It’s easy to take clean drinking water for granted. Turn the tap and there it is. But for 785 million people across the globe, water scarcity is literally a daily matter of life and death.
As the impacts of climate change compound and the world’s natural resources feel the full weight of nearly 8 billion people, urgent solutions are being sought to avoid a growing humanitarian and ecological crisis.
In Afghanistan, a country already in the grips of multiple crises, World Vision is working with local communities to secure reliable, safe and secure access to water — no matter what the future holds.
Since he was a child, when the local river in Chaprodha stopped running in dry seasons, Qudrat would spend hours walking to and from surrounding villages to source drinkable water for his family.
He would then be forced to wait in long lines in the hot sun with scores of other children, with many complaining of headaches and fatigue. The simple act of fetching water often became an all-day expedition.
“I remember a day when I was 12 years old; I waited the whole day to fetch water, but then the sky became dark and it was late, so I [was forced to turn back] home.”
As mothers and children are often tasked with water collection in Afghanistan, contaminated water has had a far-reaching negative impact on the health of the country’s youngest.
“My brother always felt weak,” Qudrat remembers. “When we went to the doctor [we were told] that it was the effect of using unclean water resulting in diarrhea and dehydration.”
It’s no secret that resilience is hardwired into Afghan people after decades of war and natural disasters, but with the added complication that comes with climate change, they’re entering into uncharted waters.
Here’s the good news: as part of a water, sanitation and hygiene (WASH) project partnering with UNICEF, World Vision Afghanistan managed the installation of a solar-powered water supply network in Qudrat’s village.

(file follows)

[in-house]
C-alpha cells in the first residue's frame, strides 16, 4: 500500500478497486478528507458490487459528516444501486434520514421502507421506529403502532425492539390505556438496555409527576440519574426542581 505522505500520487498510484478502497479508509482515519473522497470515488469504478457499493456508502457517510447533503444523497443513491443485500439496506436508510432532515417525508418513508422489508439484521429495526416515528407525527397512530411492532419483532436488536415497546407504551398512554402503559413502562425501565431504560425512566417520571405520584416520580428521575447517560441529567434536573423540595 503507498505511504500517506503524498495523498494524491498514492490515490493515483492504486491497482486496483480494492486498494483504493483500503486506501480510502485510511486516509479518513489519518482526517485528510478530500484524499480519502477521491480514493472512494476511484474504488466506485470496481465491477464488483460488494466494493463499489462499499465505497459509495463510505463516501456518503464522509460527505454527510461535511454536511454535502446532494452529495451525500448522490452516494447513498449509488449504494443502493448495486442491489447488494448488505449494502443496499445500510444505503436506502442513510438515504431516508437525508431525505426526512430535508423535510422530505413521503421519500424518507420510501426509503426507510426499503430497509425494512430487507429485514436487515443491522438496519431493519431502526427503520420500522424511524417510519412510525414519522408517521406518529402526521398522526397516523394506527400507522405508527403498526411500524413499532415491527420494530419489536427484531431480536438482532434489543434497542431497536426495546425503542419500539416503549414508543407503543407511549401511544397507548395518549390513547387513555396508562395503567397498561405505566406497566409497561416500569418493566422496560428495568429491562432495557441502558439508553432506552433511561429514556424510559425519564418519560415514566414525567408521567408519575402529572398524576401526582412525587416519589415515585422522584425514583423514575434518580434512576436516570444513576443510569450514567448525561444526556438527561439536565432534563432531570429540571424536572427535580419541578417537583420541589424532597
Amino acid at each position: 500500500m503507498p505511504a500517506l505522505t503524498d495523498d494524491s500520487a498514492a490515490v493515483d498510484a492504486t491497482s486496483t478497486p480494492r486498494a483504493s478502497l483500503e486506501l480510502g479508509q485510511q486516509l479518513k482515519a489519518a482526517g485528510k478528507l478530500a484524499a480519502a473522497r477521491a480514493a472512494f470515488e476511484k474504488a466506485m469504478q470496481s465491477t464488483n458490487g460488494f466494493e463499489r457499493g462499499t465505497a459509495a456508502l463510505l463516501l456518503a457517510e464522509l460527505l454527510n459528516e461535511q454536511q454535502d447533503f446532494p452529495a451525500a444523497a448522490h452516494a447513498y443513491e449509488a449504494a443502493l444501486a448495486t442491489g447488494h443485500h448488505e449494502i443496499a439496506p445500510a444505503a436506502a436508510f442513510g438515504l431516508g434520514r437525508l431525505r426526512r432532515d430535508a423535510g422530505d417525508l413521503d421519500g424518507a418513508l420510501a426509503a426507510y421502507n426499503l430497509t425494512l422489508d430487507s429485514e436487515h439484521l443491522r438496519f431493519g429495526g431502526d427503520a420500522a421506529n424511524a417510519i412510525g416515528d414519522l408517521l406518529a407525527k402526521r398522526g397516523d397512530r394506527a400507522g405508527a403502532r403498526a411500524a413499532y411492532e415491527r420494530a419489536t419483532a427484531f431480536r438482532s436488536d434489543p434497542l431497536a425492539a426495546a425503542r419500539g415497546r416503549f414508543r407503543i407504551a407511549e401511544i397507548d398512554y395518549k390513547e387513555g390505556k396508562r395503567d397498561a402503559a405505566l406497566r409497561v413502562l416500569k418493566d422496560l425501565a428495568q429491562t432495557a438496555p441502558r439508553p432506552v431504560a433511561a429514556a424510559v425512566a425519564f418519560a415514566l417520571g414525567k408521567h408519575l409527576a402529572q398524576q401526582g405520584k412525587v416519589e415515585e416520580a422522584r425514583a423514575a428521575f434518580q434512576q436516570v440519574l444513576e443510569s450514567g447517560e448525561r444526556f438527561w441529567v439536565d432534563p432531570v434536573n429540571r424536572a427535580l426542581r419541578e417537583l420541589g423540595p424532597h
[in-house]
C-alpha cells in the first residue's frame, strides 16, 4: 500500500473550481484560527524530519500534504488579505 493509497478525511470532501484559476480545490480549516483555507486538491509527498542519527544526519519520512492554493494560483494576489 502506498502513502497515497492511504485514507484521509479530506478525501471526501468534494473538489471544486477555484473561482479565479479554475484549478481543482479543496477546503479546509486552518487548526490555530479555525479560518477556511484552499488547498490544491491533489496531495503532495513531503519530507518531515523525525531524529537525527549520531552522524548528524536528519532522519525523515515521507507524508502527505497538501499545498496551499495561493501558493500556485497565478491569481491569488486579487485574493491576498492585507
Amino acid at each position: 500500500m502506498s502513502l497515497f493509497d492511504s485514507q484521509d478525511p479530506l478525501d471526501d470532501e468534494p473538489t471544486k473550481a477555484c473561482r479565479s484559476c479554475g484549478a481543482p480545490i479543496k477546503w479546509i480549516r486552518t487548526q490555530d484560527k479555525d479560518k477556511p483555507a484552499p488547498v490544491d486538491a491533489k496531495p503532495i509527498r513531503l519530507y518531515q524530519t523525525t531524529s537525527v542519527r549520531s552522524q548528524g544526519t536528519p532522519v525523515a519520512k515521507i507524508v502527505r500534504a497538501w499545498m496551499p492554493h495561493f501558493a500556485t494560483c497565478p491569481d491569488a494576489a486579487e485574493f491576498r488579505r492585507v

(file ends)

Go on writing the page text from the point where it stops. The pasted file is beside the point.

Now, the next generation of Chaprodha’s children don’t have to choose between going to school or drinking water. The reliable, perennial bore supplies 12 taps and 178 families with a year-round source of water, no matter the conditions.
For Qudrat, water means he’s able to focus on his work.
“I used to waste all day waiting in the line, but now [the tap] is close to my house so any member of my family can fetch water easily,” he says.
We may not yet know the full scale and impact of a changing climate in Afghanistan. The country is in a particularly vulnerable position with such a heavy reliance on natural resources and agriculture on top of existing crises.
But it’s the community-led and World Vision supported projects like this one that will help people survive, recover, and build a shared future together as climate change encroaches on their lives.
For the Afghan people, their resilience has them well-placed to keep finding innovative solutions for decades to come — and we’ll be them every step of the way.
Learn more about the way World Vision is addressing the effects of climate change on the most vulnerable around the world
This Earth Day, 22nd April 2021, let’s #SeeChangeBeChange and protect the most vulnerable people against the impacts of the climate crisis.